Print is one of the oldest forms of marketing, but it still has many useful aspects that keep it a valuable source of advertisement.
Print is often overshadowed by high-tech forms of media, such as broadcast and the Internet. These outlets are constrained by the availability of computers and televisions, which in some parts of the world may be limited. In areas where broadcasting or digital media is unavailable, print becomes valuable in marketing.
Print also allows marketers to relay more information than broadcasting. For example, Gatorade utilizes plans to uzilize print in the 2nd Qtr to market its G Series line which features pre-workout and recovery drinks. With more products in its G Series line, a television spot limits Gatorade from explaining each product in the line and its importance to athletes. Gatorade plans to use print ads for the 2nd Qtr which allows for more space to convey all the information they want to provide. Gatorade plans to reach more athletes by distributing the ads in locker rooms, at summer camps, and in sideline programs.
Print ads are good for brands who want to display more information to a targeted audience. For example, a prescription ad on television must fill its short allotted spot with legal disclaimers and only brief highlights of its product. However, with print, the company can list much more information about a drug as well as distribute it to specific print outlets so it reaches its targeted population. For example, a heart medication could be placed in Men’s Health and educate its potential users.
Print is also a valuable medium for controversial ads that might oppose a bigger market. While an ad may be pulled instantly from broadcast, a print ad is much harder to regulate. For instance, UK’s SodaStream television spot was banned for “denigrating the soft drinks industry.” To get their message out, they resorted to print ads in major UK newspapers, which allowed them to convey the message that television wouldn’t allow. In the UK advertising regulatory system, print ads take much longer to ban since complaints must be made to the Advertising Standards and the entire decision process goes through after the campaign is complete. SodaStream’s print ad campaign was effective against the soft-drink industry and even pointed out Clearcast’s role in favoring bigger marketers. Print’s slower regulation and censorship process allows for print media to be more effective for controversial topics, allowing for campaigns to make a stronger impact.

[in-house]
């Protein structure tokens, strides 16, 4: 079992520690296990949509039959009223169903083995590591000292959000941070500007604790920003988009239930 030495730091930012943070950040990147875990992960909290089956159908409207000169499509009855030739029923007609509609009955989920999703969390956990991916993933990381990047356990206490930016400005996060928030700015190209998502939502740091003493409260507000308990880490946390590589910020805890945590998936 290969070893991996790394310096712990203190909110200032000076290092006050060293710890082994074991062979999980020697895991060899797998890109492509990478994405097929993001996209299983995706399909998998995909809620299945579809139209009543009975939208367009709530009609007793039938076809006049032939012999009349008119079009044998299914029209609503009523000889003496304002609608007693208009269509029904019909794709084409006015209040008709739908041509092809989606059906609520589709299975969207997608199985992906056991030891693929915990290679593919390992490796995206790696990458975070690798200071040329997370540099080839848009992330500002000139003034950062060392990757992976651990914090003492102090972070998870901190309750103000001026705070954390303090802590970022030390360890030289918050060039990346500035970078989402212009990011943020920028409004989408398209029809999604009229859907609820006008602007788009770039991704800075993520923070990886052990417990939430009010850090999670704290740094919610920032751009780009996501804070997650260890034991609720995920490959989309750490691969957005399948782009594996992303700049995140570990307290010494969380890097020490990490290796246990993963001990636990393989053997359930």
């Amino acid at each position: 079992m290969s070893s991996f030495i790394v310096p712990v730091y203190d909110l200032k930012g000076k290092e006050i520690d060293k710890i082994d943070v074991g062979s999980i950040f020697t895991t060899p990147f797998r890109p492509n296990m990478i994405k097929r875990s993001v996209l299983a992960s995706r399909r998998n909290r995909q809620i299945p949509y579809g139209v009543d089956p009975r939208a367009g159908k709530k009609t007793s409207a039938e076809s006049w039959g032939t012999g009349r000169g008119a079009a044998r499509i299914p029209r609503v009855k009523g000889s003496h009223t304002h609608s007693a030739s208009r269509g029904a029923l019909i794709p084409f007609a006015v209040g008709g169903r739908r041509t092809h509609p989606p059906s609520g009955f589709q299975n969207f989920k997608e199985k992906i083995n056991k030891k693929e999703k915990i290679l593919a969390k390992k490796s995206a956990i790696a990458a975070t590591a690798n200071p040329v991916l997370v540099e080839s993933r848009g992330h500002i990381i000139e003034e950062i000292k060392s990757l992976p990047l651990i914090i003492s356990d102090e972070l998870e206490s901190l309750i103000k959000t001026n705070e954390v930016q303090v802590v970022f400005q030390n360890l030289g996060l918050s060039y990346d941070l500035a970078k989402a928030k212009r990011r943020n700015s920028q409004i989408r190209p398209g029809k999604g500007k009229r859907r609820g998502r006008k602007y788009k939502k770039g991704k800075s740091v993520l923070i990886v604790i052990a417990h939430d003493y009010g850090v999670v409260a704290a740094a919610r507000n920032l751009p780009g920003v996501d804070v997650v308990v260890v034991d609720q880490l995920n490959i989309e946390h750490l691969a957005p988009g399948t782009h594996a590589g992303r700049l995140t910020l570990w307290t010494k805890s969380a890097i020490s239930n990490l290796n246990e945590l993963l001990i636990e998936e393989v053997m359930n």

Print media will continue to have a prominent role in advertising globally as it overcomes the limitations faced by other forms of media.
Millet Pezzi, Crystal Krummel, Sean Good contributed to this article.